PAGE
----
By stimulating nerves, acupuncturists can calm
inflammation and deaden pain. These effects are believed to
be linked to the release of endorphins and dinorphins,
powerful painkillers and anti-inflammatories that the body
produces for itself. Most acupuncturists use this therapy as
part of an overall, multi-faceted treatment plan.
"Qi is what makes you different from a sack of
chemicals," points out David Molony, an acupuncturist at the
Lehigh Valley Acupuncture Center in Catasaqua, Pennsylvania
who studied at the Nanjing Traditional Medicine Hospital in
China and has lectured at Cornell University.
What You Need
"You can manipulate qi with acupuncture, herbs and diet.
Because people's bodies work differently, there are
different approaches. When you ask the question what
nutrients and herbs are effective at enhancing acupuncture,
it depends on what the person needs, according to an
Oriental Medicine diagnosis."
An Oriental Medical examination, Molony says, begins with
a long list of health questions designed to reveal factors
that contribute to disease. A practitioner measures your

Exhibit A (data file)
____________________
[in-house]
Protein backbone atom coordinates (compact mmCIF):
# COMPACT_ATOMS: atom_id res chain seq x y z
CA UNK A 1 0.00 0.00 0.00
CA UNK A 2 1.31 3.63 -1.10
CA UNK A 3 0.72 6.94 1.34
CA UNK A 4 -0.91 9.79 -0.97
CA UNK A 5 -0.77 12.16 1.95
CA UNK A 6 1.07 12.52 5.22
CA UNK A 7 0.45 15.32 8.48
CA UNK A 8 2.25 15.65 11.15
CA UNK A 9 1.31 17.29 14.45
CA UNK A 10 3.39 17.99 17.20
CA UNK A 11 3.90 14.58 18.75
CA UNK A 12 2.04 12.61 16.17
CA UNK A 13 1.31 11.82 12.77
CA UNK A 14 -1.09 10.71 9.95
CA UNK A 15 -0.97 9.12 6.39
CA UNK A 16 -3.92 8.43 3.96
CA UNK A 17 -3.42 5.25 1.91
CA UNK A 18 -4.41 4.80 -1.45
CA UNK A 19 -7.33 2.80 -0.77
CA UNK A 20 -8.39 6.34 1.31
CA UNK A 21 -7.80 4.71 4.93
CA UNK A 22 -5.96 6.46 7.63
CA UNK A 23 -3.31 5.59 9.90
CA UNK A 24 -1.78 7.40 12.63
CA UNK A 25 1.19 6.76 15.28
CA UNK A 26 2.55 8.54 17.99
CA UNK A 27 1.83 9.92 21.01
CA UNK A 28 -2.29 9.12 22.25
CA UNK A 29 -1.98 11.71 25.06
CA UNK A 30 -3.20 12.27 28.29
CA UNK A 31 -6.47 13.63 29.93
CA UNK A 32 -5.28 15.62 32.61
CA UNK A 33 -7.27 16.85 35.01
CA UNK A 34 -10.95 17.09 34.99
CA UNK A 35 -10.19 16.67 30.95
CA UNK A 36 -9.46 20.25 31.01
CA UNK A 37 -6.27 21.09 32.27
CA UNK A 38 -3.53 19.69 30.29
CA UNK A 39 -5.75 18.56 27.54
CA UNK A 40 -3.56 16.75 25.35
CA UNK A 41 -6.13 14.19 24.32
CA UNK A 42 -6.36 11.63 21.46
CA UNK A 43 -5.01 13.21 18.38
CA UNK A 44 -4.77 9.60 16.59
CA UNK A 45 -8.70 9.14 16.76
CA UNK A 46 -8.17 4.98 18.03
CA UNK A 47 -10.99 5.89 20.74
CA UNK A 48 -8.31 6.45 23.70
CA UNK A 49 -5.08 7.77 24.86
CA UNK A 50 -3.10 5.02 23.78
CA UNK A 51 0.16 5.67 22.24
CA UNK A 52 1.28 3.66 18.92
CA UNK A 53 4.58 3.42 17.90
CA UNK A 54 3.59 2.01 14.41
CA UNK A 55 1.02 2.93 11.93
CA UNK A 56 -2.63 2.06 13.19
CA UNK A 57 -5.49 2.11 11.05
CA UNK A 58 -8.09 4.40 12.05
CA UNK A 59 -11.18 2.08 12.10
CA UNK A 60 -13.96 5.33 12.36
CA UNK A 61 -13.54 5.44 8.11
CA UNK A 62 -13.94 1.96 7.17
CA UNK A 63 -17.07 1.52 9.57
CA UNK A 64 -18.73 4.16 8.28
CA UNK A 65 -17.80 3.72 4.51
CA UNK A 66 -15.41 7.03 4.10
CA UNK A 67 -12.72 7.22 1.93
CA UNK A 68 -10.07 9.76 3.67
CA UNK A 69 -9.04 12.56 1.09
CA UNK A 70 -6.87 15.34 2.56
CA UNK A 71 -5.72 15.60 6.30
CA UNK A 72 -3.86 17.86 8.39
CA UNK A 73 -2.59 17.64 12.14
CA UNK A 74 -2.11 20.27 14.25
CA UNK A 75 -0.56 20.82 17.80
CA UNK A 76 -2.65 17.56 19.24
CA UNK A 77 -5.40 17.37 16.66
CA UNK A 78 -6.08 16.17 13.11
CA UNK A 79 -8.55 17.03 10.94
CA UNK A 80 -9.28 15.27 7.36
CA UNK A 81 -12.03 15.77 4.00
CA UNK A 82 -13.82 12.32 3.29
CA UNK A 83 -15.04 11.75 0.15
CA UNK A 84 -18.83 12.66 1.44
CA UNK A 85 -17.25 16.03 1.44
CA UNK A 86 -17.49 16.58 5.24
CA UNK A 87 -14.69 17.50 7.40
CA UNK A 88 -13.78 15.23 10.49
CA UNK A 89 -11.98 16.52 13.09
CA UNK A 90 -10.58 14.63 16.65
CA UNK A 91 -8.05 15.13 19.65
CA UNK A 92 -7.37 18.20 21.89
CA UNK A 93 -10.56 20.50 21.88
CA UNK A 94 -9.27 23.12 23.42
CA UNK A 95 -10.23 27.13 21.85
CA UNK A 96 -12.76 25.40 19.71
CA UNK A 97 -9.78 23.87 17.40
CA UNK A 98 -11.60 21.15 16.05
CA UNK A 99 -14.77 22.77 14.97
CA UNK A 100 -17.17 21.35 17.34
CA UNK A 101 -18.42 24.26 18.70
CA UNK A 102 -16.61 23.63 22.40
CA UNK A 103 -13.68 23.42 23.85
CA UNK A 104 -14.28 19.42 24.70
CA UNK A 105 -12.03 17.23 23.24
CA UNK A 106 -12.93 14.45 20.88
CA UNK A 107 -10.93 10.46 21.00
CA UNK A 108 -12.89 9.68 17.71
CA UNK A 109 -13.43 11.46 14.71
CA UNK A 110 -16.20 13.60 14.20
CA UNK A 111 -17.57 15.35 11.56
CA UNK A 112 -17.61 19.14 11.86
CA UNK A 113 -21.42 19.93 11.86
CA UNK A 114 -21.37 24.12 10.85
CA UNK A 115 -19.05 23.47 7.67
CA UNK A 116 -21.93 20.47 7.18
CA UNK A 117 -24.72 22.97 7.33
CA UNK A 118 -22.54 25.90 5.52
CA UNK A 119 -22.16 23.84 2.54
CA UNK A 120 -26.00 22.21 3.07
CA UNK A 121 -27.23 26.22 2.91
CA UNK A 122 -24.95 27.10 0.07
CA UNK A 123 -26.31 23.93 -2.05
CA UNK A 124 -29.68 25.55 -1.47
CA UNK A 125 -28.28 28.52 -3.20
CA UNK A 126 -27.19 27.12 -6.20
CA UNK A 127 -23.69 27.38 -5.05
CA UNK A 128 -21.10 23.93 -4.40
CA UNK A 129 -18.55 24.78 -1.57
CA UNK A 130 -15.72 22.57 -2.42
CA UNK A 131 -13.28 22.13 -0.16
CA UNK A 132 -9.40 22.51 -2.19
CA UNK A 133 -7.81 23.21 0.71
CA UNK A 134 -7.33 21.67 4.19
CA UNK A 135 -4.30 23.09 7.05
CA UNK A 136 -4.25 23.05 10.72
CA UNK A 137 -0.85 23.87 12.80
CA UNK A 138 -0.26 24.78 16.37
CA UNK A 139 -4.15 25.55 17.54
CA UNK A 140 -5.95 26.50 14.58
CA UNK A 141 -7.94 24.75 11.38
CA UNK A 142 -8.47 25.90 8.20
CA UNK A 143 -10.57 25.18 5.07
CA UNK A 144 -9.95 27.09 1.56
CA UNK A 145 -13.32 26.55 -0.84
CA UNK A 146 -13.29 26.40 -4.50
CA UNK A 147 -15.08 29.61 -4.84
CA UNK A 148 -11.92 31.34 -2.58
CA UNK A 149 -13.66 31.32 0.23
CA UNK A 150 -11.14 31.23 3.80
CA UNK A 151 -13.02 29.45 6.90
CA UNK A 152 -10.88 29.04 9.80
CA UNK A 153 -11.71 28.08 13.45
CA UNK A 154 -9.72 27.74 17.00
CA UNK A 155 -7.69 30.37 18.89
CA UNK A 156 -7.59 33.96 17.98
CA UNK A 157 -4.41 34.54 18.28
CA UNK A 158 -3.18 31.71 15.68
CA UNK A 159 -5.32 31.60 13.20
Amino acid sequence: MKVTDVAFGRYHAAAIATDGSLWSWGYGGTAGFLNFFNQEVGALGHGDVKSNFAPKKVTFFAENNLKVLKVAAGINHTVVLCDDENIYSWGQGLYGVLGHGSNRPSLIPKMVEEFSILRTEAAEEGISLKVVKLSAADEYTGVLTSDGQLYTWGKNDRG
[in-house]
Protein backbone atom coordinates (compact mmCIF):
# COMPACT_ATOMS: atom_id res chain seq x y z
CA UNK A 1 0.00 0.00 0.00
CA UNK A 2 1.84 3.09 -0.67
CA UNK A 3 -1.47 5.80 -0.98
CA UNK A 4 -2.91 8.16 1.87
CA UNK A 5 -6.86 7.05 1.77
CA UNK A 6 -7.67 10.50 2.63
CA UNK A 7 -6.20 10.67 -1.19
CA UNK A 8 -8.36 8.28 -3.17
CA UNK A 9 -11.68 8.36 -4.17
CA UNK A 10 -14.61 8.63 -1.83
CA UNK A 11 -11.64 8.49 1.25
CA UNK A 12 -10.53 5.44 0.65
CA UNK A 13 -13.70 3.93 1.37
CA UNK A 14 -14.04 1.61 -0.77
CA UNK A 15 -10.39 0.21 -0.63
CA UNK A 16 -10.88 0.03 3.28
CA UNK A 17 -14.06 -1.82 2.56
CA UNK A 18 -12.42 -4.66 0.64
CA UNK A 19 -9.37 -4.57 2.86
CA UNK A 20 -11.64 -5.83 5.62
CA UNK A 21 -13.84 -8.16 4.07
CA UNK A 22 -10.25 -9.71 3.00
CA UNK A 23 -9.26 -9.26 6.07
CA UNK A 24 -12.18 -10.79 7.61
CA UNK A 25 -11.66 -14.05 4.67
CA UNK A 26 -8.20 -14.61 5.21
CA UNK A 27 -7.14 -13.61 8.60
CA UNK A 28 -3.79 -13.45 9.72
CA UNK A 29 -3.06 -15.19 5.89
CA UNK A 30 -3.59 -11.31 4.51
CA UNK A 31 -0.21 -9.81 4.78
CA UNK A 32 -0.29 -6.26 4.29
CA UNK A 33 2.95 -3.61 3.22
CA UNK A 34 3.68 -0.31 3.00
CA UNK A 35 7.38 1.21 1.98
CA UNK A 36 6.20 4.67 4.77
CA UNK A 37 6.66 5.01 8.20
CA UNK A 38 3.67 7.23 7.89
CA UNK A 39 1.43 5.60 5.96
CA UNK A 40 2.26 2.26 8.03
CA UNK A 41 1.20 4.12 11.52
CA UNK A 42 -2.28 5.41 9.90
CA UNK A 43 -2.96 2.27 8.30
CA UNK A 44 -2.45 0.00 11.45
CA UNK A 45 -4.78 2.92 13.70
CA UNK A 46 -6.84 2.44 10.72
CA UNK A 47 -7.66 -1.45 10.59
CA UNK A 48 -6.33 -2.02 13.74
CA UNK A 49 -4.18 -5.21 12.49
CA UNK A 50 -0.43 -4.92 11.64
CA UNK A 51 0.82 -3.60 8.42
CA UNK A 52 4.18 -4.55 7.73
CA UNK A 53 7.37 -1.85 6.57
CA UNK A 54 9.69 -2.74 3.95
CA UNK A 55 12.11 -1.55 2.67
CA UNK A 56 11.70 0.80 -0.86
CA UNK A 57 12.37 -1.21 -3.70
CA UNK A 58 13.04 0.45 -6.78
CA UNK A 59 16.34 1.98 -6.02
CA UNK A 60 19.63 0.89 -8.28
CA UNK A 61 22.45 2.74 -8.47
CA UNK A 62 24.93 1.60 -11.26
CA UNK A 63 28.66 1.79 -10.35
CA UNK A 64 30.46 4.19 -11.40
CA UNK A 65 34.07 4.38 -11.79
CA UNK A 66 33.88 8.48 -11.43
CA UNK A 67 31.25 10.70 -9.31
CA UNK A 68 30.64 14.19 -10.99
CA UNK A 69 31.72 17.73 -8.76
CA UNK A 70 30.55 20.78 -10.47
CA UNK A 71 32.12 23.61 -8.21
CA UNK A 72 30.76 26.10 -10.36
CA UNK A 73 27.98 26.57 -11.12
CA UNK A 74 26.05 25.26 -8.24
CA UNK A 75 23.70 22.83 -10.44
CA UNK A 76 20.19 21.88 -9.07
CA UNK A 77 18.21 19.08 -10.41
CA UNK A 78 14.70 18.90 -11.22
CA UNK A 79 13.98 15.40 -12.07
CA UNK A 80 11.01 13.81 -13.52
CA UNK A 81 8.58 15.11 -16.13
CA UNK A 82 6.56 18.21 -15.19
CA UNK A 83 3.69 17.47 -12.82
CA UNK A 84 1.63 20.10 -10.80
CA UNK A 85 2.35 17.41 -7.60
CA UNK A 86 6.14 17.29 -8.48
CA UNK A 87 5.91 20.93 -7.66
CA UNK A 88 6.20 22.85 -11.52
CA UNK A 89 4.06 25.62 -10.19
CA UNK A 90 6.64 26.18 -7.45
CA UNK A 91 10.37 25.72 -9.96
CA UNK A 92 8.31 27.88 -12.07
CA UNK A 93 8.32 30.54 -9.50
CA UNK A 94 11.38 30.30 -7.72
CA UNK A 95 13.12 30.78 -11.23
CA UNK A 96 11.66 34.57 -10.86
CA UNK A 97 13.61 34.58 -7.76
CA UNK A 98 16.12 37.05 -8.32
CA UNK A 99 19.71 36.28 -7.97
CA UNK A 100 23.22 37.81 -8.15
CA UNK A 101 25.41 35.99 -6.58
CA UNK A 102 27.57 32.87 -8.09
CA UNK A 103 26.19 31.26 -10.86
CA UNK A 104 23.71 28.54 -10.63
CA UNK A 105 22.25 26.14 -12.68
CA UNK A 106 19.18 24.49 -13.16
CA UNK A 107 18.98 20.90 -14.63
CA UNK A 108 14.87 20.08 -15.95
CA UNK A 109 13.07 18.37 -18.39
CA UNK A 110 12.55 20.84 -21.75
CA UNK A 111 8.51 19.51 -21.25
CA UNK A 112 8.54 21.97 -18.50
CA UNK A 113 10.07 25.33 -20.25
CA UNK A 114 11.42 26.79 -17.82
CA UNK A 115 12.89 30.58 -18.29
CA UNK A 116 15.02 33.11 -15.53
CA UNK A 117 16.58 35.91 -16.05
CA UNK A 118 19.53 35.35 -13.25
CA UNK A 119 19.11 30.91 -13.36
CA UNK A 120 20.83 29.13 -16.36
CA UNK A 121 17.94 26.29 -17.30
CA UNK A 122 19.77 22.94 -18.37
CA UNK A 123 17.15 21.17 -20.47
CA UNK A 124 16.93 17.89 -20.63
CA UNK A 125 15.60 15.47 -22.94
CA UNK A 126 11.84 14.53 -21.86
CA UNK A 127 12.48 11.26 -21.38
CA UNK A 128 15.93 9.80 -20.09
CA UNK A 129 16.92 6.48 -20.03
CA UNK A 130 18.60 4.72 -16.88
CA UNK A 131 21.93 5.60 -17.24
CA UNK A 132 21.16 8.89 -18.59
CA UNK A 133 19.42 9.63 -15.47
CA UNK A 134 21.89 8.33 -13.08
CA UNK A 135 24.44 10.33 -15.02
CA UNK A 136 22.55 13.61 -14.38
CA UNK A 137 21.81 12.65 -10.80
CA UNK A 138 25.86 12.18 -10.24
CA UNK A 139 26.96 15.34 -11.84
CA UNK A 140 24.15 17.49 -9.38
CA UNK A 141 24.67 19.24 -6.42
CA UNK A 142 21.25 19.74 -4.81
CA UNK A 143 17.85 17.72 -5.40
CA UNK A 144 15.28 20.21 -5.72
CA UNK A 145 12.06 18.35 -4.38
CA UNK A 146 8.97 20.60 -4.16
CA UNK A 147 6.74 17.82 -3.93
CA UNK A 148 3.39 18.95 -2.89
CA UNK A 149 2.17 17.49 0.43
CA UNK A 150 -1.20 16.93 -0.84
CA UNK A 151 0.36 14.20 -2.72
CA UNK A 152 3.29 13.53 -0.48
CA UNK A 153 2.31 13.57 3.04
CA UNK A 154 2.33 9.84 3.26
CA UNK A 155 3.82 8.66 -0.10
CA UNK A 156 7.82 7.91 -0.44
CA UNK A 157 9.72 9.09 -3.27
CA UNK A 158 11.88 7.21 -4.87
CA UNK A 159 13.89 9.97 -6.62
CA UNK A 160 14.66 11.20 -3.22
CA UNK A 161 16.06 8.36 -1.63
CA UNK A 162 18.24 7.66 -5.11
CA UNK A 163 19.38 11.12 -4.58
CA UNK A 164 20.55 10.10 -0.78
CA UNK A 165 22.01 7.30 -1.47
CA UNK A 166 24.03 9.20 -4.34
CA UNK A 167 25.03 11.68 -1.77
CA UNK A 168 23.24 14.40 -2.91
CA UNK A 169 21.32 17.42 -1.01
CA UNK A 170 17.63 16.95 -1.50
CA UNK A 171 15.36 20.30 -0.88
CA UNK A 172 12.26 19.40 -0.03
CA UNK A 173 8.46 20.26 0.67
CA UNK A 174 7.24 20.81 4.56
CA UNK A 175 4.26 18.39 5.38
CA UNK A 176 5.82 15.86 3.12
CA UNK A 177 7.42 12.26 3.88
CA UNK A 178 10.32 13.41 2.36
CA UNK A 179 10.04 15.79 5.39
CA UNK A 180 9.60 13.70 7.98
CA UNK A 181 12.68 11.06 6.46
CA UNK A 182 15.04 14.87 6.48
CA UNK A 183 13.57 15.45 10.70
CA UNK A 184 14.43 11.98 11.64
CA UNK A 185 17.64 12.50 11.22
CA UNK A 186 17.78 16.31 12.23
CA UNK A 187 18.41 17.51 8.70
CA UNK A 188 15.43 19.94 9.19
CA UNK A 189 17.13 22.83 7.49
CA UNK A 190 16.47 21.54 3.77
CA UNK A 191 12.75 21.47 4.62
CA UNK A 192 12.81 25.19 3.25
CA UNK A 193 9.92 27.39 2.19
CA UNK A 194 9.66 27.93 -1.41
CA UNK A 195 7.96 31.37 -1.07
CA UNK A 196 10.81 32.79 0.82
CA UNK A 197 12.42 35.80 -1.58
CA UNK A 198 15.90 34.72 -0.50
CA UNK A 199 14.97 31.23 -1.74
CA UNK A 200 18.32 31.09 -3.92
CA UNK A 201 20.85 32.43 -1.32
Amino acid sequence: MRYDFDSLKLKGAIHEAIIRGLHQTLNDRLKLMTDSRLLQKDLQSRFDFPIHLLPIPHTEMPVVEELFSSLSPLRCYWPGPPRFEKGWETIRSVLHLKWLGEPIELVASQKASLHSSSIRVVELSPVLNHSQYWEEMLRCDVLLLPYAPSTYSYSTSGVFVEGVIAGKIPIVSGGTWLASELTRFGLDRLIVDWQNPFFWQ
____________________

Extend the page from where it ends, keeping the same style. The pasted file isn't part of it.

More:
pulse in several different places along your arm, inspects
your tongue, may press on your stomach, sniff your general
odor and closely examine your nails and skin for signs of
"You take in everything you can," adds Molony, a board
member of the Acupuncture Society of Pennsylvania and former
board member of the American Association of Acupuncture and
Oriental Medicine. "This gives you clues that you need in
order to make your diagnosis."
Acupuncturists use nutrients and herbs that complement
the treatment, as well as dietary and lifestyle counseling.
Some acupuncturists don't specialize in herbal remedies, so
these practitioners might go to a specialist like David
Winston for advice. Winston, an herb expert skilled in
Cherokee, Chinese and Western eclectic herbal medicine,
works as an instructor, lecturer and consultant.
"In China, acupuncture is considered a complementary
therapy; you generally don't go for treatment and get purely
acupuncture," says Winston who is working on a book about
saw palmetto. "Herbal medicine, diet and qi gong are
important therapies in their own right and acupuncture is
one of those therapies. Qi gong is a form of martial arts
that focuses on unique breathing and visualization methods.
Qi is not exactly energy, it's energy in movement; it's what
makes the blood move."
Acupuncture is used to open blockages that sometimes
build up in what TCM practitioners characterize as excessive
heat or cold. These hot and cold spots do not always
literally refer to the temperature of the body but are meant